The Parties agree that Carter has autism, multiple developmental delays and diabetes, and requires a program that addresses his developmental needs and his health needs and provides appropriate transitional planning for adult living. At issue is whether the program and services that Westford offered to Carter at the MEC program in its current IEP and the amendment provide a free appropriate public education (FAPE) in the least restrictive environment (LRE). A subsidiary issue is whether, in the event Student does require residential services, if those residential services are needed for educational reasons.


Under the federal FAPE standard, an educational program must be provided pursuant to an IEP that is tailored to the unique needs of the disabled child and meets all the child’s identified special education and related service requirements. This includes academic, physical, emotional and social needs; 34 C.F.R. 300.300(3)(ii); Lenn v Portland School Committee , 910 F. 2d 983 (1 st Cir. 1990), cert. Denied, 499 U.S. 912 (1991) and Burlington v Mass. Dept. of Education, 736 F. 2d 773, 788 (1 st Cir. 1984). In addition, the IEP must be reasonably calculated to provide a student the opportunity to achieve meaningful educational progress. This means that the program must be reasonably calculated to provide effective results and demonstrable improvement in the various educational skills identified as special needs; Roland v Concord School Committee , 910 F. 2d 983 (1 st Cir. 1990). In Massachusetts, the IEP must also enable the student to progress effectively in the content areas of the general curriculum; 603 CMR 28.02 (18). Massachusetts has defined “progressing effectively in the general education program” as “mak[ing] documented growth in the acquisition of knowledge and skills, including social/emotional development, within the general education program, with or without accommodations, according to the chronological age and expectations, the individual educational potential of the child and the learning standards set forth in the Massachusetts curriculum frameworks and the curriculum of the district”; Id.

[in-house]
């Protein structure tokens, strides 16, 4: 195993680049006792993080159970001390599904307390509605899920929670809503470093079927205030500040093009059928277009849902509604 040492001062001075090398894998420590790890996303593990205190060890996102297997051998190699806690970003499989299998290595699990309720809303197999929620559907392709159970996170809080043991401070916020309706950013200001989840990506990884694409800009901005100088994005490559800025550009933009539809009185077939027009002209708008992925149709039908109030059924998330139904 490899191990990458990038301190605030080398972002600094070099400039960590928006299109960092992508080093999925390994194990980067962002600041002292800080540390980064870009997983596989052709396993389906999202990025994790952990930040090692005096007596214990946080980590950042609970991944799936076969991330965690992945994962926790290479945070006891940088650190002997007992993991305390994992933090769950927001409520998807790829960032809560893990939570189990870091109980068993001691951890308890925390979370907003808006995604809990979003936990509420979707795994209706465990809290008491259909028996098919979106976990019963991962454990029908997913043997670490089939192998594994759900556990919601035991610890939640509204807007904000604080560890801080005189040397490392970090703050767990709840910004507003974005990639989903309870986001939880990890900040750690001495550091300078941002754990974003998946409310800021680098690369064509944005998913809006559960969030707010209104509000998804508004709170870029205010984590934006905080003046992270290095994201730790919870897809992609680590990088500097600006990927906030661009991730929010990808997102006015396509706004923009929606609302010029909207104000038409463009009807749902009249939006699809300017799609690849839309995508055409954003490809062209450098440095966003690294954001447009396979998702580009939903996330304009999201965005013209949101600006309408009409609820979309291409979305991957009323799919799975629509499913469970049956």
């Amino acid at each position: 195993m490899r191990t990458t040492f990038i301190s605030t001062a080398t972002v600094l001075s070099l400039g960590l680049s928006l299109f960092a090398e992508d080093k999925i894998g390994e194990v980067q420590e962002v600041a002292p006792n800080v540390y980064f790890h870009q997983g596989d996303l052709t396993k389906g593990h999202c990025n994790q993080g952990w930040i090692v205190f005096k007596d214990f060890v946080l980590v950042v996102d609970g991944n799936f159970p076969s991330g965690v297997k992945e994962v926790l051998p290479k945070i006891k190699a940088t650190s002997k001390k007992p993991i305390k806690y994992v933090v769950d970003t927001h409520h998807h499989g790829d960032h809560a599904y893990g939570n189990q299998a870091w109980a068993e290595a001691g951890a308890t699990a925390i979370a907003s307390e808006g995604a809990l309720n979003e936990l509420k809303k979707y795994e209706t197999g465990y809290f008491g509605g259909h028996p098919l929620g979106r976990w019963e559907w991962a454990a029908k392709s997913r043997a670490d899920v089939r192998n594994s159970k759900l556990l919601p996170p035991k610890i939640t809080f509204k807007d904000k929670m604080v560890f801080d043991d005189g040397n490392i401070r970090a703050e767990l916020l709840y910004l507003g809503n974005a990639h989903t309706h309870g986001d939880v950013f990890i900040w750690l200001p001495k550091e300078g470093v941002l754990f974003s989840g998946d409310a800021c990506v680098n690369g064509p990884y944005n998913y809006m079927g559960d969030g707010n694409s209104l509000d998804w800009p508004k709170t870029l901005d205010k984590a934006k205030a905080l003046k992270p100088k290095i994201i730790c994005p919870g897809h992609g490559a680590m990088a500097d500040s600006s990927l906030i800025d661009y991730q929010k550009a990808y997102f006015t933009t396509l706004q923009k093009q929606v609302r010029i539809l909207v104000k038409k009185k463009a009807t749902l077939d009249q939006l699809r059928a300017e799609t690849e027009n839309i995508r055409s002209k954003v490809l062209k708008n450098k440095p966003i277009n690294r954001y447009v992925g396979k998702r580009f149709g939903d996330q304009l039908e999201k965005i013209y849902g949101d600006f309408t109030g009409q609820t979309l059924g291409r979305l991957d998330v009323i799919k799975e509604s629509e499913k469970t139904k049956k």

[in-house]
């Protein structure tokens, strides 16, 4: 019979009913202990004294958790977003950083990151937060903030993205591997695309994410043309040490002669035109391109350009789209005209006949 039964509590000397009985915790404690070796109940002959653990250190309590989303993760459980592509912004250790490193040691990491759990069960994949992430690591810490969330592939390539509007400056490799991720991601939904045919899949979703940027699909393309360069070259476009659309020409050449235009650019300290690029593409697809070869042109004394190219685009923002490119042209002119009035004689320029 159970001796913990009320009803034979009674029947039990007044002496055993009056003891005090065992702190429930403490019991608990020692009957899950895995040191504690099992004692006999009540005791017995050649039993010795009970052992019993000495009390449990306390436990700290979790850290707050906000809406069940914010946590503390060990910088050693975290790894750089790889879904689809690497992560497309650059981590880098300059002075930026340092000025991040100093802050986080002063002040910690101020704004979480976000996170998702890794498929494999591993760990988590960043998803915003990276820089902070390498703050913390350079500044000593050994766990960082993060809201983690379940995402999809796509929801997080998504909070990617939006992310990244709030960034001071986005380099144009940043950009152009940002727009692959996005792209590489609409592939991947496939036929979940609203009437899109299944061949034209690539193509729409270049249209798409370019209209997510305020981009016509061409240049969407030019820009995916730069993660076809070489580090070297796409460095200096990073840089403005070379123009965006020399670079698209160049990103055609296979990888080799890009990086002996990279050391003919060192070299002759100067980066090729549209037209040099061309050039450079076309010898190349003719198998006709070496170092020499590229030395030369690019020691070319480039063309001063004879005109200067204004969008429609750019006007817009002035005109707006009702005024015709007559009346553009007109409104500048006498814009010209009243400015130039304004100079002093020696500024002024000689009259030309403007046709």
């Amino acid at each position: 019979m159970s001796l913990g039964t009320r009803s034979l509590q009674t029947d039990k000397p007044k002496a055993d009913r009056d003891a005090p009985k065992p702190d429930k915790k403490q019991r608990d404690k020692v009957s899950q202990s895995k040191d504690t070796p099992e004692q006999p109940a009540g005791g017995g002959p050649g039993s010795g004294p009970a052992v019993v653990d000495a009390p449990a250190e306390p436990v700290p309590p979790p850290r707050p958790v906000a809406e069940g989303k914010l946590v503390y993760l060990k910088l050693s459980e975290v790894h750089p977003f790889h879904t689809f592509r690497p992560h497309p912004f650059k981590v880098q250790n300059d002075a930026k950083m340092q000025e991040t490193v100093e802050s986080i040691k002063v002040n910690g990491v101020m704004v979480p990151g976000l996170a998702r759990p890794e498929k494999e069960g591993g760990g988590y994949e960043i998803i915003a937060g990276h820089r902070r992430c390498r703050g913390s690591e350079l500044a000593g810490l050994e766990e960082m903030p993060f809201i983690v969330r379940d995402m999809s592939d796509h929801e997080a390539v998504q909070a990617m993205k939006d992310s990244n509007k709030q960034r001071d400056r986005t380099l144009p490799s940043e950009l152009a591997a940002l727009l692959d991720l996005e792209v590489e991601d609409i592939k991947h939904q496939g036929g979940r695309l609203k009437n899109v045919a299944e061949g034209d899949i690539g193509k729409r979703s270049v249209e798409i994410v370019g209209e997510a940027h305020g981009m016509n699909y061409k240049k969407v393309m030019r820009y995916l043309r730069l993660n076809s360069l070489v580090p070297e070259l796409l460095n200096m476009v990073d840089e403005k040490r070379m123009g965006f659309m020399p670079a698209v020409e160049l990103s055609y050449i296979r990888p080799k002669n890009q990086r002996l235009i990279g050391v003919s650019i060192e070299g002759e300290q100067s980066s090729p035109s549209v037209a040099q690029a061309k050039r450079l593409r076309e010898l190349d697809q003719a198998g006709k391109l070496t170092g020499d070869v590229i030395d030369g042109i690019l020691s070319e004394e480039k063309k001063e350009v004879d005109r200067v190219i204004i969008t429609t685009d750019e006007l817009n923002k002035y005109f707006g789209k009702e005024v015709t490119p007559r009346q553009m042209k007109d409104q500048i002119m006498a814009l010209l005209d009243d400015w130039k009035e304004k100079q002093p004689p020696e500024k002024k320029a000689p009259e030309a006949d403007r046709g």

In addition to meeting the above standard, special education and related services must be provided in the least restrictive environment. This means that to the extent appropriate, students with disabilities must be educated with children who do not have disabilities. Programs and services can only be implemented in separate settings when the nature and severity of the child’s special needs is such that the student can not make meaningful progress in a regular education setting even with the use accommodations and specialized services; see 20 U.S.C. 1412 (5)(A).